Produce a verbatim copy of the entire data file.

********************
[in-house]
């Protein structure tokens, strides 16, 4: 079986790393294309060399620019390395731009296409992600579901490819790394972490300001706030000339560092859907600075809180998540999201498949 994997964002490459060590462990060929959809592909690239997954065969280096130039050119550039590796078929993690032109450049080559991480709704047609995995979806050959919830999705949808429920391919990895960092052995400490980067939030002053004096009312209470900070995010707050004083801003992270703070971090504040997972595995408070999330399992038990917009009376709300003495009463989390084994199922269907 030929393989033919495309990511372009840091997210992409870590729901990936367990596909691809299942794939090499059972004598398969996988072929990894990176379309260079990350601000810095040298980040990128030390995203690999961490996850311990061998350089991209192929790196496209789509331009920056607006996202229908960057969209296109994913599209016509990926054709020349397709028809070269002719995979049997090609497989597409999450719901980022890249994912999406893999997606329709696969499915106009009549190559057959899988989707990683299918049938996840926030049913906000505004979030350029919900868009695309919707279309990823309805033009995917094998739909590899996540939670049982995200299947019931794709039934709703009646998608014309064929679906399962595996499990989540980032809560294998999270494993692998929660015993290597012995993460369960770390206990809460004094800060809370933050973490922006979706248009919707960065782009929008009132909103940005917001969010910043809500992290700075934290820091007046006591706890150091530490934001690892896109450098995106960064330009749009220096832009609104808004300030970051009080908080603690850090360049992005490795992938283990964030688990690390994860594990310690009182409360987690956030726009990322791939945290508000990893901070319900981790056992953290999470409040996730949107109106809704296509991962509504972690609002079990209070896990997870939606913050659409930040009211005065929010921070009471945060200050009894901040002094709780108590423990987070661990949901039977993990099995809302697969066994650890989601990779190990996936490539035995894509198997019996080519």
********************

[in-house]
């Protein structure tokens, strides 16, 4: 079986790393294309060399620019390395731009296409992600579901490819790394972490300001706030000339560092859907600075809180998540999201498949 994997964002490459060590462990060929959809592909690239997954065969280096130039050119550039590796078929993690032109450049080559991480709704047609995995979806050959919830999705949808429920391919990895960092052995400490980067939030002053004096009312209470900070995010707050004083801003992270703070971090504040997972595995408070999330399992038990917009009376709300003495009463989390084994199922269907 030929393989033919495309990511372009840091997210992409870590729901990936367990596909691809299942794939090499059972004598398969996988072929990894990176379309260079990350601000810095040298980040990128030390995203690999961490996850311990061998350089991209192929790196496209789509331009920056607006996202229908960057969209296109994913599209016509990926054709020349397709028809070269002719995979049997090609497989597409999450719901980022890249994912999406893999997606329709696969499915106009009549190559057959899988989707990683299918049938996840926030049913906000505004979030350029919900868009695309919707279309990823309805033009995917094998739909590899996540939670049982995200299947019931794709039934709703009646998608014309064929679906399962595996499990989540980032809560294998999270494993692998929660015993290597012995993460369960770390206990809460004094800060809370933050973490922006979706248009919707960065782009929008009132909103940005917001969010910043809500992290700075934290820091007046006591706890150091530490934001690892896109450098995106960064330009749009220096832009609104808004300030970051009080908080603690850090360049992005490795992938283990964030688990690390994860594990310690009182409360987690956030726009990322791939945290508000990893901070319900981790056992953290999470409040996730949107109106809704296509991962509504972690609002079990209070896990997870939606913050659409930040009211005065929010921070009471945060200050009894901040002094709780108590423990987070661990949901039977993990099995809302697969066994650890989601990779190990996936490539035995894509198997019996080519």